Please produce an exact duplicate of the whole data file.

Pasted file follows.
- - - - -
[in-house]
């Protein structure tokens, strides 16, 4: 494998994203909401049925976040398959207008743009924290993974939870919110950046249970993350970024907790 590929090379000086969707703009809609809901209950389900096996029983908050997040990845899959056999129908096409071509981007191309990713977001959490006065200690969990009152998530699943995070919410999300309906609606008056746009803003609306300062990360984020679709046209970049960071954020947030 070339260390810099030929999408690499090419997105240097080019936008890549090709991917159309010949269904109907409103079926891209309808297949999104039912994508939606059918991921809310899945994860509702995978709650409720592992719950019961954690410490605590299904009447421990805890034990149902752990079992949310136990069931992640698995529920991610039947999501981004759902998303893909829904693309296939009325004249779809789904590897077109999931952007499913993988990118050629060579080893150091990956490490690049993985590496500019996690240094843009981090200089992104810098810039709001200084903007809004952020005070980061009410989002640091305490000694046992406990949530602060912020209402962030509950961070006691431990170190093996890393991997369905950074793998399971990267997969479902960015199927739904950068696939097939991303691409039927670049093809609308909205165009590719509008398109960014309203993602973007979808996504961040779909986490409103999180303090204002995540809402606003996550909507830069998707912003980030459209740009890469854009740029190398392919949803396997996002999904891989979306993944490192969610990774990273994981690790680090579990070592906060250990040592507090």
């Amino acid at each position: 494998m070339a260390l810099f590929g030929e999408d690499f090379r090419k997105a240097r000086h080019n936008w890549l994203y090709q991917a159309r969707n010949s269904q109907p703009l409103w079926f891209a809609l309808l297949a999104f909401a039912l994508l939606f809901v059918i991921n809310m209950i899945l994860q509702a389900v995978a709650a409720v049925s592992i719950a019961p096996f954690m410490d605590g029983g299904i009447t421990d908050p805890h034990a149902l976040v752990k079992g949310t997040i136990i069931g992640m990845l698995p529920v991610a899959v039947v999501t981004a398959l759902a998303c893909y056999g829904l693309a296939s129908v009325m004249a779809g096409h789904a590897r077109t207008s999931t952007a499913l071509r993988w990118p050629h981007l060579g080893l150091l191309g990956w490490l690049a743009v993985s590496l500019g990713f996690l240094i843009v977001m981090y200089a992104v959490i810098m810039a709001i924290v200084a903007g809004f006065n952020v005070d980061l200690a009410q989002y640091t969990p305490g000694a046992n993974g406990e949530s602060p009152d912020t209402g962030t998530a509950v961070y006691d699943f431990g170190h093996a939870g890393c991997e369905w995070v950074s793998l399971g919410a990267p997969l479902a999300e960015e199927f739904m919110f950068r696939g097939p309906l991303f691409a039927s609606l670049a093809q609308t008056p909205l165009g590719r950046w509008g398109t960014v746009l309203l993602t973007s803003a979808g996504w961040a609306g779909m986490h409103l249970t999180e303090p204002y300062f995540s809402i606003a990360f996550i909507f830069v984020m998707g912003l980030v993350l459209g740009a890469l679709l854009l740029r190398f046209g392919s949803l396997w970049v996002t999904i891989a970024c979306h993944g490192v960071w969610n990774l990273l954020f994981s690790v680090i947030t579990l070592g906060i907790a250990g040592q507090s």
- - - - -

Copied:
[in-house]
């Protein structure tokens, strides 16, 4: 494998994203909401049925976040398959207008743009924290993974939870919110950046249970993350970024907790 590929090379000086969707703009809609809901209950389900096996029983908050997040990845899959056999129908096409071509981007191309990713977001959490006065200690969990009152998530699943995070919410999300309906609606008056746009803003609306300062990360984020679709046209970049960071954020947030 070339260390810099030929999408690499090419997105240097080019936008890549090709991917159309010949269904109907409103079926891209309808297949999104039912994508939606059918991921809310899945994860509702995978709650409720592992719950019961954690410490605590299904009447421990805890034990149902752990079992949310136990069931992640698995529920991610039947999501981004759902998303893909829904693309296939009325004249779809789904590897077109999931952007499913993988990118050629060579080893150091990956490490690049993985590496500019996690240094843009981090200089992104810098810039709001200084903007809004952020005070980061009410989002640091305490000694046992406990949530602060912020209402962030509950961070006691431990170190093996890393991997369905950074793998399971990267997969479902960015199927739904950068696939097939991303691409039927670049093809609308909205165009590719509008398109960014309203993602973007979808996504961040779909986490409103999180303090204002995540809402606003996550909507830069998707912003980030459209740009890469854009740029190398392919949803396997996002999904891989979306993944490192969610990774990273994981690790680090579990070592906060250990040592507090």
């Amino acid at each position: 494998m070339a260390l810099f590929g030929e999408d690499f090379r090419k997105a240097r000086h080019n936008w890549l994203y090709q991917a159309r969707n010949s269904q109907p703009l409103w079926f891209a809609l309808l297949a999104f909401a039912l994508l939606f809901v059918i991921n809310m209950i899945l994860q509702a389900v995978a709650a409720v049925s592992i719950a019961p096996f954690m410490d605590g029983g299904i009447t421990d908050p805890h034990a149902l976040v752990k079992g949310t997040i136990i069931g992640m990845l698995p529920v991610a899959v039947v999501t981004a398959l759902a998303c893909y056999g829904l693309a296939s129908v009325m004249a779809g096409h789904a590897r077109t207008s999931t952007a499913l071509r993988w990118p050629h981007l060579g080893l150091l191309g990956w490490l690049a743009v993985s590496l500019g990713f996690l240094i843009v977001m981090y200089a992104v959490i810098m810039a709001i924290v200084a903007g809004f006065n952020v005070d980061l200690a009410q989002y640091t969990p305490g000694a046992n993974g406990e949530s602060p009152d912020t209402g962030t998530a509950v961070y006691d699943f431990g170190h093996a939870g890393c991997e369905w995070v950074s793998l399971g919410a990267p997969l479902a999300e960015e199927f739904m919110f950068r696939g097939p309906l991303f691409a039927s609606l670049a093809q609308t008056p909205l165009g590719r950046w509008g398109t960014v746009l309203l993602t973007s803003a979808g996504w961040a609306g779909m986490h409103l249970t999180e303090p204002y300062f995540s809402i606003a990360f996550i909507f830069v984020m998707g912003l980030v993350l459209g740009a890469l679709l854009l740029r190398f046209g392919s949803l396997w970049v996002t999904i891989a970024c979306h993944g490192v960071w969610n990774l990273l954020f994981s690790v680090i947030t579990l070592g906060i907790a250990g040592q507090s």